December 9, 2001
Calvin Presents The Piano Lesson
Calvin College will present The Piano Lesson in February 2002, featuring a first for the local college: the entire cast will be African American.
"It's about time," says Calvin Professor Debra Freeberg who notes that talented actors of color will allow the school to present theatre from a wider range of writers and traditions than it has in the past. "Calvin has often drawn from a narrow pool of actors," says Freeberg, "which meant we were limited as to what we could perform. As our pool of actors gets broader and more diverse it allows us to look at broader and more diverse plays as well. Being able to present The Piano Lesson is an exciting step for our theatre program."
The play will be produced as part of a Calvin Interim class Freeberg is team-teaching in January 2002 with Harvey Johnson, professor of theater and speech at Geneva College in Pennsylvania.
The Piano Lesson, by two-time Pulitzer Prize winner August Wilson, is about the conflict between a brother and sister who fight over a symbol of their family's past. Do they keep an ornately carved upright piano, engraved with the story of their family from slavery to freedom, or do they sell it to purchase land upon which their family once worked as slaves?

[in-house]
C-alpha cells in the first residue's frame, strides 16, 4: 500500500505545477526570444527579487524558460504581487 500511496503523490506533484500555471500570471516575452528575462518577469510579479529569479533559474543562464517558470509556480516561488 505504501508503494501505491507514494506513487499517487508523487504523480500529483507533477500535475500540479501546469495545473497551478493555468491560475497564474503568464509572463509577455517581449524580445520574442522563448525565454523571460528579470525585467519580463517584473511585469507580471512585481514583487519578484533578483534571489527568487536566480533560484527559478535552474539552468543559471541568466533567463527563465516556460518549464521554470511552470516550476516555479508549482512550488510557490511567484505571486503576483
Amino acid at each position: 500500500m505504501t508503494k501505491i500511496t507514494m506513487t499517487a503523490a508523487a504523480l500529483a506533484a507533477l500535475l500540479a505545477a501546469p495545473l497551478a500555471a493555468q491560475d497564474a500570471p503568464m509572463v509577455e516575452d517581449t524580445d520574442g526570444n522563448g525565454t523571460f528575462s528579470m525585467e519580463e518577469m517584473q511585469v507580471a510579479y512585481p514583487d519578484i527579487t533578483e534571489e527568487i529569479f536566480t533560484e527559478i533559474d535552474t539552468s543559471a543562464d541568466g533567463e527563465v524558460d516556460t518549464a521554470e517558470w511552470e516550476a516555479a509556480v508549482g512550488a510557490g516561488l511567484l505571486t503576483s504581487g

"It illustrates the choices that African Americans have been forced to make," says Freeberg. "Do I cut myself off from the past for a future? It's about a person finding out who they really are and what it takes to be a whole person."
Johnson will play one of the two older male roles with the other being filled by Michael Travis (former director of multicultural student development at Calvin].
Calvin senior Jena Cooksey (pictured above) plays the leading female role. She's excited about the play and her part.
"This is an opportunity for me to do something that is exclusively made for me," she says. "I am an African-American woman and I play an African-American woman. That is something I can be comfortable with. And I identify with the issues of keeping family together and the whole idea of destroying things that have kept her family oppressed. That is something I can really relate to and that doesn't always happen in a role."
The play, which will be performed January 31 to February 2 and February 7-9, has a strong message for all audiences says Freeberg.
"In some ways it deals with issues that are exclusive to African-Americans but it also can speak to the whole human experience," she says. "It's about the search for self and identity and the dignity of a human being and the incredible need for God in the midst of incredible brokenness."